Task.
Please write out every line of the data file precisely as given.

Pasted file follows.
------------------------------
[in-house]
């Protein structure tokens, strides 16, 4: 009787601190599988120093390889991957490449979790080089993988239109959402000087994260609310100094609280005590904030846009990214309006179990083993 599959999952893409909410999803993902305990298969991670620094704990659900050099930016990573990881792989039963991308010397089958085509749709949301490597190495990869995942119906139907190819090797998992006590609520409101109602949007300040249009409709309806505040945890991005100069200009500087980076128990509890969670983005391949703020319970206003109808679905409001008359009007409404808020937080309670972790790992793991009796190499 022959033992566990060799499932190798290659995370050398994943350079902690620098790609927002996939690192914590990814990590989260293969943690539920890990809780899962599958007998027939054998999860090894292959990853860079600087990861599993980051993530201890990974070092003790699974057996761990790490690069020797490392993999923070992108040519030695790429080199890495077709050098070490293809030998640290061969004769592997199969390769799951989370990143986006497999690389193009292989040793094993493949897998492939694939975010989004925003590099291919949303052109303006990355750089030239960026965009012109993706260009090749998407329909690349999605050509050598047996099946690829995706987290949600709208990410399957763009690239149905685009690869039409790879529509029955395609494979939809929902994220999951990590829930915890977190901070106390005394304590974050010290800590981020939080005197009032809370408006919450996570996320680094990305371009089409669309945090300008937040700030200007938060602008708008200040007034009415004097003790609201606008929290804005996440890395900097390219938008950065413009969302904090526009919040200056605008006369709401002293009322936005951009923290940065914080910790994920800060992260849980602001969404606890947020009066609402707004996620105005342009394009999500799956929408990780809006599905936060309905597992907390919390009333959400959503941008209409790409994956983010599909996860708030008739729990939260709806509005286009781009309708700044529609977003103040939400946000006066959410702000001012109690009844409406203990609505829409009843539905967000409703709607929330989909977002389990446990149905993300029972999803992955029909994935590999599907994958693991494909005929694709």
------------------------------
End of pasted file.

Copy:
[in-house]
């Protein structure tokens, strides 16, 4: 009787601190599988120093390889991957490449979790080089993988239109959402000087994260609310100094609280005590904030846009990214309006179990083993 599959999952893409909410999803993902305990298969991670620094704990659900050099930016990573990881792989039963991308010397089958085509749709949301490597190495990869995942119906139907190819090797998992006590609520409101109602949007300040249009409709309806505040945890991005100069200009500087980076128990509890969670983005391949703020319970206003109808679905409001008359009007409404808020937080309670972790790992793991009796190499 022959033992566990060799499932190798290659995370050398994943350079902690620098790609927002996939690192914590990814990590989260293969943690539920890990809780899962599958007998027939054998999860090894292959990853860079600087990861599993980051993530201890990974070092003790699974057996761990790490690069020797490392993999923070992108040519030695790429080199890495077709050098070490293809030998640290061969004769592997199969390769799951989370990143986006497999690389193009292989040793094993493949897998492939694939975010989004925003590099291919949303052109303006990355750089030239960026965009012109993706260009090749998407329909690349999605050509050598047996099946690829995706987290949600709208990410399957763009690239149905685009690869039409790879529509029955395609494979939809929902994220999951990590829930915890977190901070106390005394304590974050010290800590981020939080005197009032809370408006919450996570996320680094990305371009089409669309945090300008937040700030200007938060602008708008200040007034009415004097003790609201606008929290804005996440890395900097390219938008950065413009969302904090526009919040200056605008006369709401002293009322936005951009923290940065914080910790994920800060992260849980602001969404606890947020009066609402707004996620105005342009394009999500799956929408990780809006599905936060309905597992907390919390009333959400959503941008209409790409994956983010599909996860708030008739729990939260709806509005286009781009309708700044529609977003103040939400946000006066959410702000001012109690009844409406203990609505829409009843539905967000409703709607929330989909977002389990446990149905993300029972999803992955029909994935590999599907994958693991494909005929694709």